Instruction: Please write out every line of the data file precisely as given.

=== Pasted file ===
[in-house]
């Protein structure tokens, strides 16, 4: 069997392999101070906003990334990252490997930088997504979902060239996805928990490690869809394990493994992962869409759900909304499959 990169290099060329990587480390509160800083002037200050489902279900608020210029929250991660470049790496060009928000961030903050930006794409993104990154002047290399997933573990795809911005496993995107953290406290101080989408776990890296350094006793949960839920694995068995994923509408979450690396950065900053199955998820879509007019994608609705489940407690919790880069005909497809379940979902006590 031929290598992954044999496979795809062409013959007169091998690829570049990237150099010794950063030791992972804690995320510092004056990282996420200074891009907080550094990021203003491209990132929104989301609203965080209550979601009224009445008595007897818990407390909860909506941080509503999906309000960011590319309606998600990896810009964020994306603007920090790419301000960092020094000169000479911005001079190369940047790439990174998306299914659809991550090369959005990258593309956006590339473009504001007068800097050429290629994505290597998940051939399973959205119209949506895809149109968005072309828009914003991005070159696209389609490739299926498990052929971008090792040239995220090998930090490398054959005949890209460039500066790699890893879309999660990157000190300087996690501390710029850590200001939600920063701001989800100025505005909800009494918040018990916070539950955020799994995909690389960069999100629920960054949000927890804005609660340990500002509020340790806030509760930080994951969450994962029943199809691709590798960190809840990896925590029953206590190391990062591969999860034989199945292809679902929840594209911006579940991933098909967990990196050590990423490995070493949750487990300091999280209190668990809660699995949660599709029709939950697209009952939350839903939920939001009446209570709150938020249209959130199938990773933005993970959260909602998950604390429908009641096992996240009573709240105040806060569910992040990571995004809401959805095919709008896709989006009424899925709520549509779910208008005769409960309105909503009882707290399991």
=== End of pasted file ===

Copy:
[in-house]
């Protein structure tokens, strides 16, 4: 069997392999101070906003990334990252490997930088997504979902060239996805928990490690869809394990493994992962869409759900909304499959 990169290099060329990587480390509160800083002037200050489902279900608020210029929250991660470049790496060009928000961030903050930006794409993104990154002047290399997933573990795809911005496993995107953290406290101080989408776990890296350094006793949960839920694995068995994923509408979450690396950065900053199955998820879509007019994608609705489940407690919790880069005909497809379940979902006590 031929290598992954044999496979795809062409013959007169091998690829570049990237150099010794950063030791992972804690995320510092004056990282996420200074891009907080550094990021203003491209990132929104989301609203965080209550979601009224009445008595007897818990407390909860909506941080509503999906309000960011590319309606998600990896810009964020994306603007920090790419301000960092020094000169000479911005001079190369940047790439990174998306299914659809991550090369959005990258593309956006590339473009504001007068800097050429290629994505290597998940051939399973959205119209949506895809149109968005072309828009914003991005070159696209389609490739299926498990052929971008090792040239995220090998930090490398054959005949890209460039500066790699890893879309999660990157000190300087996690501390710029850590200001939600920063701001989800100025505005909800009494918040018990916070539950955020799994995909690389960069999100629920960054949000927890804005609660340990500002509020340790806030509760930080994951969450994962029943199809691709590798960190809840990896925590029953206590190391990062591969999860034989199945292809679902929840594209911006579940991933098909967990990196050590990423490995070493949750487990300091999280209190668990809660699995949660599709029709939950697209009952939350839903939920939001009446209570709150938020249209959130199938990773933005993970959260909602998950604390429908009641096992996240009573709240105040806060569910992040990571995004809401959805095919709008896709989006009424899925709520549509779910208008005769409960309105909503009882707290399991």